Protecting the quality of life, adding year-round jobs and improving post-secondary education are among the goals common to communities throughout the Kenai Peninsula, says a draft economic development strategy.
In writing the new Comprehensive Economic Develop-ment Strategy, the Kenai Peninsula Bor-ough Economic Deve-lopment District drew from public forums in communities from Seldovia to Seward and from planning efforts in communities such as Cooper Landing and Funny River.
Betsy Arbelovsky, EDD director, said she hopes to finalize the strategic plan and send it to the federal Economic Development Administration by Friday.
"The first goal is to help the peninsula get a view of itself, a regional view, and to work together to get more accomplished," she said.
The second is to meet the requirements of foundations and agencies that fund local development. Many fund only proposals that are part of a strategic development plan, she said.
She said quality of life was an issue in all the public forums.
The draft plan says Kenai residents expressed concern about deteriorating and vacant buildings.
"Older outdated subdivisions require updating," the Kenai section says. "Quality of life issues, such as improving the look of the community and adding walking trails were issues. ..."
Derelict buildings also were a concern in Nikiski, Seward and Seldovia. Soldotna and Nikiski residents wanted more walking trails, and Soldotna residents wanted safe pedestrian highway crossings. Seward residents wanted to complete a sidewalk-promenade project and build pedestrian connections between the downtown and harbor areas.
Transportation was another common theme.
"Although scheduled to minimize negative impacts, road construction does negatively impact tourism, and the economy in general while at the same time, the economy is dependent upon maintaining and upgrading the road system," the draft plan says. "If rail service is extended to the central or southern peninsula, the wear and tear on the road system could be eased. Further, a rail spur could link the peninsula's industrial center, Nikiski, with its freight terminal in Seward."
For south Kachemak Bay, the plan says, "Improvements to the airport, upgrading to daily ferry service between Jakolof Bay, Halibut Cove and Homer could spur economic development."
Likewise, for the south peninsula, "The potential to locate the ferry Tustumena in Homer, the need for a marine railway, as well as upgrades to air transport are all in consideration," it says.
"... Marine trades are growing, if the Williamsport/Pile Bay Road is rebuilt, this industry anticipates further growth."
The Kenai Peninsula and Lake and Peninsula boroughs have lobbied for upgrading the Williams-port/Pile Bay Road, which links Cook Inlet to Lake Iliamna and waterways to Bristol Bay. The plan also says the Williamsport/Pile Bay upgrade is critical to developing western Cook Inlet.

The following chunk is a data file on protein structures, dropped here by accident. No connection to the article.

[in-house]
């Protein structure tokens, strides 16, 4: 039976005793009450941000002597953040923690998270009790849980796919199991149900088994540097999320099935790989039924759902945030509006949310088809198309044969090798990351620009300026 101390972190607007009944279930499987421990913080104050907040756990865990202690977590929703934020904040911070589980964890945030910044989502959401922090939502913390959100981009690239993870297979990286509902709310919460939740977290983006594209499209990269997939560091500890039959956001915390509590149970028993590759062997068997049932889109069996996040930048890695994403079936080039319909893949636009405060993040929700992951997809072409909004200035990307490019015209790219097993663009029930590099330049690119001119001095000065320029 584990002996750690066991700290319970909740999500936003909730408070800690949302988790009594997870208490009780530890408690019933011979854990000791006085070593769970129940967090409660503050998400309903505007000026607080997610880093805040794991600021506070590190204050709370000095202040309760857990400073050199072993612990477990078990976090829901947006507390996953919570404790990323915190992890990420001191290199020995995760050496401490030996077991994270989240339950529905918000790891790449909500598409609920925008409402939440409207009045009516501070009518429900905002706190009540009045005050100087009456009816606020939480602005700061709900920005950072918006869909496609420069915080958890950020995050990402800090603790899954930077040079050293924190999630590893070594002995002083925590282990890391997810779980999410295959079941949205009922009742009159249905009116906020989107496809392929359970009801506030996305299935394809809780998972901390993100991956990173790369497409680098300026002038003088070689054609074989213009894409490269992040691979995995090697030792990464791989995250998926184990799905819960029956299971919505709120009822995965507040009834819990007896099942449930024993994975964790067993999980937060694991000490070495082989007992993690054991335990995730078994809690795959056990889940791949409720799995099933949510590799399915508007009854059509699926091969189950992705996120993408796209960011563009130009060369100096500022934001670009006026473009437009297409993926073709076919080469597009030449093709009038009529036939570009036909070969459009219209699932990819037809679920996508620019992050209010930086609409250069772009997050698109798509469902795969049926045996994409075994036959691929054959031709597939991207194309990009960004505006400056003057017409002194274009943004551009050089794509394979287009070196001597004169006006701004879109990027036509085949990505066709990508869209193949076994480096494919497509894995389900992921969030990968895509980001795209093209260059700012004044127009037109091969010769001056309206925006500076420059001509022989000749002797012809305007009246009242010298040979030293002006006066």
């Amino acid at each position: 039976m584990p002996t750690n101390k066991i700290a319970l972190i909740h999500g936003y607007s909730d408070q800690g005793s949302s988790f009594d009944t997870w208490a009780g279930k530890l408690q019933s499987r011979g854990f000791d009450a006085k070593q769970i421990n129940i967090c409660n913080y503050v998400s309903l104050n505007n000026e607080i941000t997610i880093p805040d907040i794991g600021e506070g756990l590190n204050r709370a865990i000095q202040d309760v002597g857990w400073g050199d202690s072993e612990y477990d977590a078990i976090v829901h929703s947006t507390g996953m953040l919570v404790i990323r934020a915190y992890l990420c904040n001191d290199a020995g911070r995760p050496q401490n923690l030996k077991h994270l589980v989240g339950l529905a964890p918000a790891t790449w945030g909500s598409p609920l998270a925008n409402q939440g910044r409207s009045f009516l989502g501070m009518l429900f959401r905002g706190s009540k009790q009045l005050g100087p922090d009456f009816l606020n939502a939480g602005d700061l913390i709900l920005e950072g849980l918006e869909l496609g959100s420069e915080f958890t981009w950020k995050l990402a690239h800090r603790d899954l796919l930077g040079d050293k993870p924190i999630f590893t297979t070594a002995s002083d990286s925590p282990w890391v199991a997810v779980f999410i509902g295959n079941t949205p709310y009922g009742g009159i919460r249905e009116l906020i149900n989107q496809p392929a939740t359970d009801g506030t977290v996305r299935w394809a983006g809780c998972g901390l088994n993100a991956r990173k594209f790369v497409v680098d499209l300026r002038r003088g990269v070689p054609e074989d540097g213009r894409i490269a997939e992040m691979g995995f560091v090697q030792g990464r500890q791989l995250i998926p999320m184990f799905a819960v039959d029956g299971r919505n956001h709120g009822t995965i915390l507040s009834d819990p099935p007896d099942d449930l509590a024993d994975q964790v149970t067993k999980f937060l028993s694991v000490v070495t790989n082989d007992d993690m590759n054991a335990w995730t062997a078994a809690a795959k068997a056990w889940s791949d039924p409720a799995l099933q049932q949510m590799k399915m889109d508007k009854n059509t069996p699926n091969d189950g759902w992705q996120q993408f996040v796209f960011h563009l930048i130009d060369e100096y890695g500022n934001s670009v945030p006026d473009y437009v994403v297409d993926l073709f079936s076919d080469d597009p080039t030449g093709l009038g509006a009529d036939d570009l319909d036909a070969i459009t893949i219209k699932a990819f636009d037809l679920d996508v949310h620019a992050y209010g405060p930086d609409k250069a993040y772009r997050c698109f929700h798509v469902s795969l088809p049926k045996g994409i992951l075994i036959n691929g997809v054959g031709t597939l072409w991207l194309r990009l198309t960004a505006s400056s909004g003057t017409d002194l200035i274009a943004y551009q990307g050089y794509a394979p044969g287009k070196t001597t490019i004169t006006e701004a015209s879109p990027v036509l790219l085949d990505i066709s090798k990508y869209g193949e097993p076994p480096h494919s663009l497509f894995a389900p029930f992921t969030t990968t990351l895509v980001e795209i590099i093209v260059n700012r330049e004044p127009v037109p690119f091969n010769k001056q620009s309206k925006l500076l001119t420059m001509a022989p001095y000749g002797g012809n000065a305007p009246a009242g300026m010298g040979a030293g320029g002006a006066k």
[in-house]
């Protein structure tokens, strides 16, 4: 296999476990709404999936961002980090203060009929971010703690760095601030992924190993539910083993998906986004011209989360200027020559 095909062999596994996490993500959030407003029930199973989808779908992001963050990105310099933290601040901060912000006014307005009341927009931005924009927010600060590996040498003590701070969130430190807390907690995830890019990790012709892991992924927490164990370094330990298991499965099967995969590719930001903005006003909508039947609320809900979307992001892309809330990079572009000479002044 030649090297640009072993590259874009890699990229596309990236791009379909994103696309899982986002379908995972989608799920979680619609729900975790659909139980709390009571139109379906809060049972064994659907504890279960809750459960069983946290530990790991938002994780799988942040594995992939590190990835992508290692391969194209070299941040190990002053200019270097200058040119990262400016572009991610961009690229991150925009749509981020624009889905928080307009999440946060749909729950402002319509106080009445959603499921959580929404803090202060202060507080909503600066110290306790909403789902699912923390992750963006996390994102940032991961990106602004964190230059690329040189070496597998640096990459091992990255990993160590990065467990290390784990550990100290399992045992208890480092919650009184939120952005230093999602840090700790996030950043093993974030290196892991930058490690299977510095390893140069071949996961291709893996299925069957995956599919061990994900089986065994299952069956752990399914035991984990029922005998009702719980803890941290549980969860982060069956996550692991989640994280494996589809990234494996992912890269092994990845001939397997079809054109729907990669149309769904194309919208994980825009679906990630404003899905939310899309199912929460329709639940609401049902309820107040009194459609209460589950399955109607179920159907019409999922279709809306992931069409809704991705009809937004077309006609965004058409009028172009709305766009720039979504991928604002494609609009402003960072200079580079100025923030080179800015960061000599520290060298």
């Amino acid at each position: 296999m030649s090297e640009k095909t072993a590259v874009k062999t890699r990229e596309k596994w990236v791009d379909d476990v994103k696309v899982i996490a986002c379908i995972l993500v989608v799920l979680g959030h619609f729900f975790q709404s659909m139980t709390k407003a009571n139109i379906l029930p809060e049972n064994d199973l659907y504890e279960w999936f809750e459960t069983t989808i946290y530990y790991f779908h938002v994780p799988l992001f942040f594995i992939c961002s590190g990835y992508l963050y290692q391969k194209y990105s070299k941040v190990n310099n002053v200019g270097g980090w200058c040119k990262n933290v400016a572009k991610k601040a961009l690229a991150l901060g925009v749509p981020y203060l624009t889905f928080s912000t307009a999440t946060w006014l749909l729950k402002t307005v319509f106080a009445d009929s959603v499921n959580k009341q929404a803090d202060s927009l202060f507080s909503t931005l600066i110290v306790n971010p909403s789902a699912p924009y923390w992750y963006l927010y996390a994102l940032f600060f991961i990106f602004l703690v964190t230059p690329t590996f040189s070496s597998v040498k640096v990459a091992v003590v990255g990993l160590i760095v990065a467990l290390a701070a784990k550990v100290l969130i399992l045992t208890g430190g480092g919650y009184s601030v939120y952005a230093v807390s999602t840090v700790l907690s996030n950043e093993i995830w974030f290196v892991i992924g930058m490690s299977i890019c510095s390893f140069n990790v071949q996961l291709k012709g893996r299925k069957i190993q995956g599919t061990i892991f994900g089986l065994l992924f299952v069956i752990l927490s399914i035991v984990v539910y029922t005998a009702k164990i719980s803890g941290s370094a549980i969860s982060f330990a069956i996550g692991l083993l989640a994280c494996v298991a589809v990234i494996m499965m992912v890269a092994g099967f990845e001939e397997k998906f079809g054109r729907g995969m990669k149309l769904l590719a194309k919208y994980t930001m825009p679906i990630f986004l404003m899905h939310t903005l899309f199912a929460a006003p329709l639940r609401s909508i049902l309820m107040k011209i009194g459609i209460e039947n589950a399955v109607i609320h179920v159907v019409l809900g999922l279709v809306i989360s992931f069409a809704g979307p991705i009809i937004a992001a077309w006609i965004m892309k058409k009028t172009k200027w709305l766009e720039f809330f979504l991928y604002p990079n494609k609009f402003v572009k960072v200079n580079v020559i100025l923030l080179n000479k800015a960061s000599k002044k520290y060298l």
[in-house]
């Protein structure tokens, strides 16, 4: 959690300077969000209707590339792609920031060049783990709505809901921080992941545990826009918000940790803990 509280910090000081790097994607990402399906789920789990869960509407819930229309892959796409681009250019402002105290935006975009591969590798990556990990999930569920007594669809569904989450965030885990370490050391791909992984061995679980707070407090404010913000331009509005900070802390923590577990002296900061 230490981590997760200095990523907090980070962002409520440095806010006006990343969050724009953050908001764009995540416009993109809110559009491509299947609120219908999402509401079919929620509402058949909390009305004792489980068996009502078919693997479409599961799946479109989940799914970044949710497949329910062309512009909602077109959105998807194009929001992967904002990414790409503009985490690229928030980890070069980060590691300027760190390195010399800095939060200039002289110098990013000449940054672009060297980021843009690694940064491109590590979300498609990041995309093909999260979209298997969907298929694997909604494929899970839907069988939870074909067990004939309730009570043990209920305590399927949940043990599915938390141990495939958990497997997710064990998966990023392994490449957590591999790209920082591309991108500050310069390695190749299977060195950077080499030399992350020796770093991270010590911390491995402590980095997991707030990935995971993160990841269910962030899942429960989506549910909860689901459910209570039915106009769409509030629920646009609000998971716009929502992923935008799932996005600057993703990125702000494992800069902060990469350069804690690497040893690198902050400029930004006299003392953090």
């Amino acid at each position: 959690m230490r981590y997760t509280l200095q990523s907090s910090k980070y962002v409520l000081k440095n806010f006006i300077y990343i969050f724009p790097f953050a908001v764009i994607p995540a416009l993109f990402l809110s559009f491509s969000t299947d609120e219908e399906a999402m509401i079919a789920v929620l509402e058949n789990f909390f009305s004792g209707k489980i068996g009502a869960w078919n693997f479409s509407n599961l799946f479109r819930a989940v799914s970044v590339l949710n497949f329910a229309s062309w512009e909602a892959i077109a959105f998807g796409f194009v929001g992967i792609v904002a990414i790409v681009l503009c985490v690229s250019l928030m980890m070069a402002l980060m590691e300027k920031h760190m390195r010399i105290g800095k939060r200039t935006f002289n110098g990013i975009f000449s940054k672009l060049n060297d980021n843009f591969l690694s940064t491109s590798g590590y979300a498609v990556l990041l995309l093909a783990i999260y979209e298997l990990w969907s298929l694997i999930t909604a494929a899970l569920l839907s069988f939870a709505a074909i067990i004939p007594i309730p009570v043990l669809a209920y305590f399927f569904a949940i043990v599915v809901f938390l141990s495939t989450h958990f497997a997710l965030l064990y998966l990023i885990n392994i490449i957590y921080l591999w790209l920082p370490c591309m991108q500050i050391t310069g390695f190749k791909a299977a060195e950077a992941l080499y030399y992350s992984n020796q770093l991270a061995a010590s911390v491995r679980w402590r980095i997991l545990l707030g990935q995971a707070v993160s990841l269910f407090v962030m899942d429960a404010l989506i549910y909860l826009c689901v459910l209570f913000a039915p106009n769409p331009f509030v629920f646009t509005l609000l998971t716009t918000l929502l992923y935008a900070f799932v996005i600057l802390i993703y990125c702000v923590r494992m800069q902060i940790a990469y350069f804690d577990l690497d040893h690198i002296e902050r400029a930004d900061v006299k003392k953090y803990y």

Communities peninsula-wide hope to grow tourism, the draft plan says, and displays at the Kenai and Anchorage airports and the Seward rail terminal could showcase local attractions.
"The peninsula has a unique opportunity in the cultural/historical arena," it says. "... Where else but on the peninsula can a person experience the excitement of the Dena'ina, Alutiiq, Athabaskan, Chugach people, historical Russian, traditional Old Believer, homesteader, fishing, mining and trapping all in the same day they learn about Captain Cook's travels and the epics of the '64 quake, tsunami or tidal waves and volcanic eruptions?"
Arbelovsky said there is broad interest in improving opportunities for post-secondary education and training.
"Medical professionals, oil and gas workers, government employees and heavy equipment operators are getting close to retirement," she said.
That could open jobs for qualified peninsula residents, but there is a hitch.
"A current lack of training opportunities in such areas as nursing, respiratory therapy, radiology, teaching, heavy equipment operations and other positions needs to be addressed," the draft plan says.
Arbelovsky said there is interest in expanding Kenai Peninsula College.
"We have a problem with people leaving Alaska to go to college -- or not going to college and not being able to get the job they want," she said. "Companies have recruited Outside, and young people feel like they have to leave the area to get a good job."
Homer and Soldotna residents suggested building dormitories for Kenai Peninsula College students. Arbelovsky said the college could draw rural Alaska students who have trouble adjusting to urban campuses.
She said there are two kinds of economic development -- bringing new dollars and keeping local dollars here.
"Improved access to low-income medical and dental care could prevent the outward migration of dollars," the draft plan says. Likewise, Soldotna is considering rezoning around the hospital to allow growth in medical services, it says.
Peninsula communities worked to obtain funding for a youth detention center, the plan says, and in addition to helping youth, the center will provide services now obtained outside the borough.
While the proposal for a private prison in Kenai has been controversial, the idea merits study, the draft plan says. The prison would fuel expansion of medical, legal and counseling services, construction of new homes and growth in the retail and service sectors. The peninsula already has two state-run prisons, "and community members report a positive economic impact with little negative effects," the plan says.
That is just a sampling of ideas in the 30-page plan.
"I didn't realize what a huge project it would be," Arbelovsky said.
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